The following components were fed into a reaction vessel equipped with a condenser, an agitator and a nitrogen feed pipe.

Ethylene oxide (2 mol) adduct of 350 parts
bisphenol A
Propylene oxide (3 mol) adduct of 326 parts
bisphenol A
Terephthalic acid 278 parts
Phthalic anhydride  40 parts
titaniumdihydroxybis(triethanolaminate)  2 parts
(serving as condensation catalyst)

The mixture was reacted for 10 hours at 230° C. under a nitrogen gas flow while removing generated water, followed by reaction under a reduced pressure of from 5 to 20 mmHg. When the reaction product (i.e., a polyester resin) had an acid value of not greater than 2 mgKOH/g, the reaction product was cooled to 180° C., followed by adding 62 parts of trimellitic anhydride there to. The mixture was reacted for 2 hours at a normal pressure while the vessel was sealed. After being pulled out of the reaction vessel, the reaction product was cooled to room temperature, followed by pulverization. Thus, a non-linear polyester resin (AX2-1) was prepared.

It was confirmed that the non-linear polyester resin (AX2-1) includes no THF-soluble components, and has an acid value of 35 mgKOH/g, a hydroxyl value of 17 mgKOH/g, a glass transition temperature (Tg) of 69° C., a number average molecular weight (Mn) of 3920, and a peak molecular weight (Mp) of 11200. The content of low molecular weight components having a molecular weight of less than 1500 in the resin was 0.9% by weight.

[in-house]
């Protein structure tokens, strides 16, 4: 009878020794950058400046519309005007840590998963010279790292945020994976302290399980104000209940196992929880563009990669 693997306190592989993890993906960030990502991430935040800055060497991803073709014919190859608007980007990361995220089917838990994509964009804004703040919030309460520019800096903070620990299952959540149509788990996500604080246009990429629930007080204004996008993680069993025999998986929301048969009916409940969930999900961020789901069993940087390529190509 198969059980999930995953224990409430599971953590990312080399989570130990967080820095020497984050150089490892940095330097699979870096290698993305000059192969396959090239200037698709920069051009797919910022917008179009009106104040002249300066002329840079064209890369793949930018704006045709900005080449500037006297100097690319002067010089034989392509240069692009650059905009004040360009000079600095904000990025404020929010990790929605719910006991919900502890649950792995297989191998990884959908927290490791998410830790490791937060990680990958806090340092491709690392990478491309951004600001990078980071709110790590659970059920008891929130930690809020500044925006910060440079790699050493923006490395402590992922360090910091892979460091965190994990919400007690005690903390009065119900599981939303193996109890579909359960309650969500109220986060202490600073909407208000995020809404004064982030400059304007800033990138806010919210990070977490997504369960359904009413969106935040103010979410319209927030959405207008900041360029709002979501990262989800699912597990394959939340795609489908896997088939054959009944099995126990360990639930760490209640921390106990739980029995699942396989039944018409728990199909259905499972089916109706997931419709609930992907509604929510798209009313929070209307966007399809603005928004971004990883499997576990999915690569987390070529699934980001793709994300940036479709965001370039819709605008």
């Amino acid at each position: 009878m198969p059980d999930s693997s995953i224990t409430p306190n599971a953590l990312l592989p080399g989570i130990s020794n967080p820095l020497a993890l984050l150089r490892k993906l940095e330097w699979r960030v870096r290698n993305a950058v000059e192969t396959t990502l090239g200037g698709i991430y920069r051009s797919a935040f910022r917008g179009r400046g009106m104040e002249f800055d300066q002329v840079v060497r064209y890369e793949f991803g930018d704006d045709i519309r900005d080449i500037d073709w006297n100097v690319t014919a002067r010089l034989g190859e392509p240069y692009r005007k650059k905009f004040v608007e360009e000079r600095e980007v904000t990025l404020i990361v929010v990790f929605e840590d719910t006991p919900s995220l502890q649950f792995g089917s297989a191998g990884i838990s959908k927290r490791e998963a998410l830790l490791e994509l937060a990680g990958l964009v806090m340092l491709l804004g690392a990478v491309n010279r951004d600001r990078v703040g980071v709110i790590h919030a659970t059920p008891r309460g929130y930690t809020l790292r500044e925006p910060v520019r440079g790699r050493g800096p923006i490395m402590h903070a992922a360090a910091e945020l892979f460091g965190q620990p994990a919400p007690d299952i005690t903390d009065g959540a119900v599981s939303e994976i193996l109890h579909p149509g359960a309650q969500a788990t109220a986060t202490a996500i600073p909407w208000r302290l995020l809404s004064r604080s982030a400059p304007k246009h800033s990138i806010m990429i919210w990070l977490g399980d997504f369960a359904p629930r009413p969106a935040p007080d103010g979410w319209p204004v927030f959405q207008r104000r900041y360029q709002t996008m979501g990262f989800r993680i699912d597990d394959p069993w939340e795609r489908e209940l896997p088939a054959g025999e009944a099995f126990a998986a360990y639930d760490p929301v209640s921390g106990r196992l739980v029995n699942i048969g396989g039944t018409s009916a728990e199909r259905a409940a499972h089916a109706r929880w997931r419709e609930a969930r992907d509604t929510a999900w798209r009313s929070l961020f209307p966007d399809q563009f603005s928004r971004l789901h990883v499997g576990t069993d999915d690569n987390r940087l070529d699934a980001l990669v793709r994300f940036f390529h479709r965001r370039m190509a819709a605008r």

<Preparation of Amorphous Polyester Resin A>

Four hundred (400) parts of the linear polyester resin (AX1-1) and 600 parts of the non-linear polyester resin (AX2-1) were melt-kneaded using a continuous kneader under conditions of 150° C. in jacket temperature and 3 minutes in kneading time during which the mixed resins stay in the kneader. The melted and kneaded resin mixture was then cooled to 30° C. over 4 minutes using a steel belt. Thus, an amorphous polyester resin A was prepared.

Example 1

<Preparation of Toner using Kneading/Pulverizing Method>

The following components were mixed using a blender.

Crystalline polyester resin No. 1 35 parts 
Amorphous polyester resin A 65 parts 
Carnauba wax 5 parts
(melting point of 81° C.)
Fatty acid amide compound 5 parts
(ethylenebisstearamide)
Nigrosine 2 parts
(charge controlling agent)
Carbon black 6 parts
(colorant)